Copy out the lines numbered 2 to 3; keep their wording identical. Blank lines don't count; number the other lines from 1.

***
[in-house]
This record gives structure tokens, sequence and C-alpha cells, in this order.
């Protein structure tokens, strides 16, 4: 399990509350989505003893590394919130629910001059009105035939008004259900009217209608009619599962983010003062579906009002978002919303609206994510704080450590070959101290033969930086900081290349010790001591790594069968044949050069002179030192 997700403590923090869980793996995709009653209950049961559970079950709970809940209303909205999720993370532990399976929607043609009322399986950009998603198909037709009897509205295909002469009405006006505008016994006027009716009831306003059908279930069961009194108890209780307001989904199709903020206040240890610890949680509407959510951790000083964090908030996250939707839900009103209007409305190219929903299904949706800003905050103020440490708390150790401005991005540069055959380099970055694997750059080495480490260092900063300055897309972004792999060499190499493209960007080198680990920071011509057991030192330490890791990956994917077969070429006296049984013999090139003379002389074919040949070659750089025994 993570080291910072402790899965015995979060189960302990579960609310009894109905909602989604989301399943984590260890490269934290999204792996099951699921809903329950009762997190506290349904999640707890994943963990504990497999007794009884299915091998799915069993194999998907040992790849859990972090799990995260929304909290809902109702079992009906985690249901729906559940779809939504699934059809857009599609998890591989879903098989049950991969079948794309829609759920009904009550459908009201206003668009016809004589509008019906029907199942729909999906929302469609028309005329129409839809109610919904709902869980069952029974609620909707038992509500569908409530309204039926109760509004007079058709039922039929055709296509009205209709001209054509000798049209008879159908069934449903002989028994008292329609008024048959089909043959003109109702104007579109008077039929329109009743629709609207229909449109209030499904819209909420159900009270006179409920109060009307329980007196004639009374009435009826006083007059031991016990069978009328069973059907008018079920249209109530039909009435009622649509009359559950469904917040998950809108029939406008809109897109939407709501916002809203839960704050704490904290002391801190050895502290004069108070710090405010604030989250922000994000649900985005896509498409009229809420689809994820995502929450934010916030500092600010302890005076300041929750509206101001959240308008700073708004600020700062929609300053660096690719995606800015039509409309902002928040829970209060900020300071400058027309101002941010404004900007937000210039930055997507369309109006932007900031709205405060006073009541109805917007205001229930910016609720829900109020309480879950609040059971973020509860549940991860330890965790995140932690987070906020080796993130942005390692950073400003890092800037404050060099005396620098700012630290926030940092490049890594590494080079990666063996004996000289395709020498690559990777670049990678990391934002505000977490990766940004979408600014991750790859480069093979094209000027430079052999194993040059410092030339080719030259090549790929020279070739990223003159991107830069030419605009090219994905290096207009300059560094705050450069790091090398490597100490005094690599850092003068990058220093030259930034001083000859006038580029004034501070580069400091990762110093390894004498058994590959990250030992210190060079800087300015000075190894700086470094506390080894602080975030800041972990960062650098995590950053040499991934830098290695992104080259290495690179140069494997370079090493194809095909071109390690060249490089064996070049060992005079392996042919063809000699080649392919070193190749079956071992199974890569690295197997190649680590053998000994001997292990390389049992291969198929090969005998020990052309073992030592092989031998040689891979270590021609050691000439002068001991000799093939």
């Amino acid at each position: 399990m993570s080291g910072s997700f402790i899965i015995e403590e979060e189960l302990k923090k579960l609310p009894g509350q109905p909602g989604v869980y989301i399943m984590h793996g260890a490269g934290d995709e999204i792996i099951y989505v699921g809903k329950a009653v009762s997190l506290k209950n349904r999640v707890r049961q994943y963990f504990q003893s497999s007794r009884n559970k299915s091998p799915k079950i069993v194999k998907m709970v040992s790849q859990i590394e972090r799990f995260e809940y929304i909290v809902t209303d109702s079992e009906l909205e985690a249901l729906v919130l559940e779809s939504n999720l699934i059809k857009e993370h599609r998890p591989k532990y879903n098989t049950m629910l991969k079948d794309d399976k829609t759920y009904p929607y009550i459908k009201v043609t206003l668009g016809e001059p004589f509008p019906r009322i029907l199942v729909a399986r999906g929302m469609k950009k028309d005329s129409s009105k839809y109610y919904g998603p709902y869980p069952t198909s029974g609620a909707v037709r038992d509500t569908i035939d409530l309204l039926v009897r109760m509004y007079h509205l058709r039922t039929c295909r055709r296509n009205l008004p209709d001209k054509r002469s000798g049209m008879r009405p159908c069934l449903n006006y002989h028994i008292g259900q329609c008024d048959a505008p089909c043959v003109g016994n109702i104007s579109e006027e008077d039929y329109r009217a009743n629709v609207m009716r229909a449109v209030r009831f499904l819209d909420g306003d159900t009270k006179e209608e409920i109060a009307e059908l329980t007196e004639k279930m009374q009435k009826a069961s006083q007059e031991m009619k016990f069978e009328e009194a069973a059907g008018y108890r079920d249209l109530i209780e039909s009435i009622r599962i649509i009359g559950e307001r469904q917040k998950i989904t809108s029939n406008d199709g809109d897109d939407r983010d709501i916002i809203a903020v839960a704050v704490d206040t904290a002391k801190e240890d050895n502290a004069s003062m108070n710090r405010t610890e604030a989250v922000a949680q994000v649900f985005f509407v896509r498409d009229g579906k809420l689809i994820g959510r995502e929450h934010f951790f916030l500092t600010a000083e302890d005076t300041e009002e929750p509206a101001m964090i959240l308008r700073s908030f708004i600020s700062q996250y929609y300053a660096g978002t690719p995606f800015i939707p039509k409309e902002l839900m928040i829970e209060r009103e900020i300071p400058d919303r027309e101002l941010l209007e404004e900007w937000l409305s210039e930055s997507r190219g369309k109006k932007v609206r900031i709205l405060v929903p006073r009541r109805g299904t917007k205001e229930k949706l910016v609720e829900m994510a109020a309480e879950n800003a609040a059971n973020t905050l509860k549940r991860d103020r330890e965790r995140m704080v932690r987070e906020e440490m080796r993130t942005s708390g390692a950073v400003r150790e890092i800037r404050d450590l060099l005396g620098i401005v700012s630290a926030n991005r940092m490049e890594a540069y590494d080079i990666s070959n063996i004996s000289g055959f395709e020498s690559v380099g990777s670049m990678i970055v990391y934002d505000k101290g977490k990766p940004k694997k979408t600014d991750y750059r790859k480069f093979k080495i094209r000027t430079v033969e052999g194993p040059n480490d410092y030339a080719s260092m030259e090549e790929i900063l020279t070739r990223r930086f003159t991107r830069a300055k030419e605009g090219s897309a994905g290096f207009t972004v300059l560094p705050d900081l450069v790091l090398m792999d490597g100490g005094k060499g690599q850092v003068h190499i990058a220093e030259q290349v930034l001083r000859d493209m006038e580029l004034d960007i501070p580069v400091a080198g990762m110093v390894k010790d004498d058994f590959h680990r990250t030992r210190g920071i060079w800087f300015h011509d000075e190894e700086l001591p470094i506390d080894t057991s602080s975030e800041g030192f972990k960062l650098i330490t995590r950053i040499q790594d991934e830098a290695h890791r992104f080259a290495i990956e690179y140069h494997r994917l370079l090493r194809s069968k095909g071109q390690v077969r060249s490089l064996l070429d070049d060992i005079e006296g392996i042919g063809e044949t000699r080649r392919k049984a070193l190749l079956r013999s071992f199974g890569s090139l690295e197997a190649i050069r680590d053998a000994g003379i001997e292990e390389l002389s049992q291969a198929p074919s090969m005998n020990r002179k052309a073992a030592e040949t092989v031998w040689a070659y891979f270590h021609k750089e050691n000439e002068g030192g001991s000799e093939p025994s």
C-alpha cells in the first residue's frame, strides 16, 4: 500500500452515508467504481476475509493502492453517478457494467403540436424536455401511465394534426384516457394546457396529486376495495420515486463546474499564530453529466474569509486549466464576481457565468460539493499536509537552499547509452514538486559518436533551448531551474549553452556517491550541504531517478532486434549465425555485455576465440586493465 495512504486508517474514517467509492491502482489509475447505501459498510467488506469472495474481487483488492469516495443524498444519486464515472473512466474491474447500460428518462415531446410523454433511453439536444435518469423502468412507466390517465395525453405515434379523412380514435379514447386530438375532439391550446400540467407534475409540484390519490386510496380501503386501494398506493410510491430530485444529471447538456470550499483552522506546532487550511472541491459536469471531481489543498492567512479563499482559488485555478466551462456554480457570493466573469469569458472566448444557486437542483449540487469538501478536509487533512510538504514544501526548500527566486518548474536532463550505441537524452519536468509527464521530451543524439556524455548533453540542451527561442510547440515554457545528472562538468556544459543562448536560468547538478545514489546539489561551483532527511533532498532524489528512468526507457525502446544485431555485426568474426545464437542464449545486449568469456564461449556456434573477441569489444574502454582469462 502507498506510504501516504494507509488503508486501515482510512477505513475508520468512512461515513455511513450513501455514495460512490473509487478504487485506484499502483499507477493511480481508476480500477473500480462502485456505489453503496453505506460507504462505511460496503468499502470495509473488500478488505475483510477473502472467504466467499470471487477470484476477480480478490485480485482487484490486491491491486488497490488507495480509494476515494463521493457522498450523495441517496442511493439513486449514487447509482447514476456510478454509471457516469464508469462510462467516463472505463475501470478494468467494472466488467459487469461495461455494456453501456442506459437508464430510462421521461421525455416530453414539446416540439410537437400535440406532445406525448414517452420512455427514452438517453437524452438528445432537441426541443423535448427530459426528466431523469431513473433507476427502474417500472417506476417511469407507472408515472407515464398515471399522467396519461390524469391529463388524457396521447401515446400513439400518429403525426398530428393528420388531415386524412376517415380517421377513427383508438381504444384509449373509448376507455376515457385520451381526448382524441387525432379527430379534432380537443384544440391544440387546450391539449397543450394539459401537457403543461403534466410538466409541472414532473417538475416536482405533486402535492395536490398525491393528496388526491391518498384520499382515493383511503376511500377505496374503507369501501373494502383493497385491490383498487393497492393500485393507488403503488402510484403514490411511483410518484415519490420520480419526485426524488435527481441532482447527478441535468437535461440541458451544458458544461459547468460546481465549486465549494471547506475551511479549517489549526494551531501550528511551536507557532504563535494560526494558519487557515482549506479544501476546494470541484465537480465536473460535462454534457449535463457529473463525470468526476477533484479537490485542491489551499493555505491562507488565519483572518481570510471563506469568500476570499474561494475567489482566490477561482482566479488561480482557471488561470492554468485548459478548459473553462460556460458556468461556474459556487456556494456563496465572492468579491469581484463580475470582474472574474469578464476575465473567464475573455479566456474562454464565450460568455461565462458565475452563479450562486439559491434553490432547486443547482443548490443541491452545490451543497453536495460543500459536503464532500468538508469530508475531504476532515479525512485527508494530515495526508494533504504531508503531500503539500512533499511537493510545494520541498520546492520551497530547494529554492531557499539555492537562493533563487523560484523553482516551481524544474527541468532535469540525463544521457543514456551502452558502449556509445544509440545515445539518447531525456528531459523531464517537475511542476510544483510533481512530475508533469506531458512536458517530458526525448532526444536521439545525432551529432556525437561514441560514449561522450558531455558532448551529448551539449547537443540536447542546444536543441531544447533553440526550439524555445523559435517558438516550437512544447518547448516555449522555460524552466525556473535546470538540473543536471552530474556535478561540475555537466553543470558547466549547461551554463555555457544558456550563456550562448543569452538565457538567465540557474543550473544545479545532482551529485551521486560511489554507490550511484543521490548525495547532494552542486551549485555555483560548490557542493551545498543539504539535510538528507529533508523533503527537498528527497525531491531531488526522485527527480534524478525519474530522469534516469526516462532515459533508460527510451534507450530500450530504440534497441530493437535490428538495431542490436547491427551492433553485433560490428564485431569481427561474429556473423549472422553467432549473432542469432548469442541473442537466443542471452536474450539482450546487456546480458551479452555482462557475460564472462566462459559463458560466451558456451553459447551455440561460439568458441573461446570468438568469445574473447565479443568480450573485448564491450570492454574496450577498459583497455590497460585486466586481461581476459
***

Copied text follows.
This record gives structure tokens, sequence and C-alpha cells, in this order.
């Protein structure tokens, strides 16, 4: 399990509350989505003893590394919130629910001059009105035939008004259900009217209608009619599962983010003062579906009002978002919303609206994510704080450590070959101290033969930086900081290349010790001591790594069968044949050069002179030192 997700403590923090869980793996995709009653209950049961559970079950709970809940209303909205999720993370532990399976929607043609009322399986950009998603198909037709009897509205295909002469009405006006505008016994006027009716009831306003059908279930069961009194108890209780307001989904199709903020206040240890610890949680509407959510951790000083964090908030996250939707839900009103209007409305190219929903299904949706800003905050103020440490708390150790401005991005540069055959380099970055694997750059080495480490260092900063300055897309972004792999060499190499493209960007080198680990920071011509057991030192330490890791990956994917077969070429006296049984013999090139003379002389074919040949070659750089025994 993570080291910072402790899965015995979060189960302990579960609310009894109905909602989604989301399943984590260890490269934290999204792996099951699921809903329950009762997190506290349904999640707890994943963990504990497999007794009884299915091998799915069993194999998907040992790849859990972090799990995260929304909290809902109702079992009906985690249901729906559940779809939504699934059809857009599609998890591989879903098989049950991969079948794309829609759920009904009550459908009201206003668009016809004589509008019906029907199942729909999906929302469609028309005329129409839809109610919904709902869980069952029974609620909707038992509500569908409530309204039926109760509004007079058709039922039929055709296509009205209709001209054509000798049209008879159908069934449903002989028994008292329609008024048959089909043959003109109702104007579109008077039929329109009743629709609207229909449109209030499904819209909420159900009270006179409920109060009307329980007196004639009374009435009826006083007059031991016990069978009328069973059907008018079920249209109530039909009435009622649509009359559950469904917040998950809108029939406008809109897109939407709501916002809203839960704050704490904290002391801190050895502290004069108070710090405010604030989250922000994000649900985005896509498409009229809420689809994820995502929450934010916030500092600010302890005076300041929750509206101001959240308008700073708004600020700062929609300053660096690719995606800015039509409309902002928040829970209060900020300071400058027309101002941010404004900007937000210039930055997507369309109006932007900031709205405060006073009541109805917007205001229930910016609720829900109020309480879950609040059971973020509860549940991860330890965790995140932690987070906020080796993130942005390692950073400003890092800037404050060099005396620098700012630290926030940092490049890594590494080079990666063996004996000289395709020498690559990777670049990678990391934002505000977490990766940004979408600014991750790859480069093979094209000027430079052999194993040059410092030339080719030259090549790929020279070739990223003159991107830069030419605009090219994905290096207009300059560094705050450069790091090398490597100490005094690599850092003068990058220093030259930034001083000859006038580029004034501070580069400091990762110093390894004498058994590959990250030992210190060079800087300015000075190894700086470094506390080894602080975030800041972990960062650098995590950053040499991934830098290695992104080259290495690179140069494997370079090493194809095909071109390690060249490089064996070049060992005079392996042919063809000699080649392919070193190749079956071992199974890569690295197997190649680590053998000994001997292990390389049992291969198929090969005998020990052309073992030592092989031998040689891979270590021609050691000439002068001991000799093939």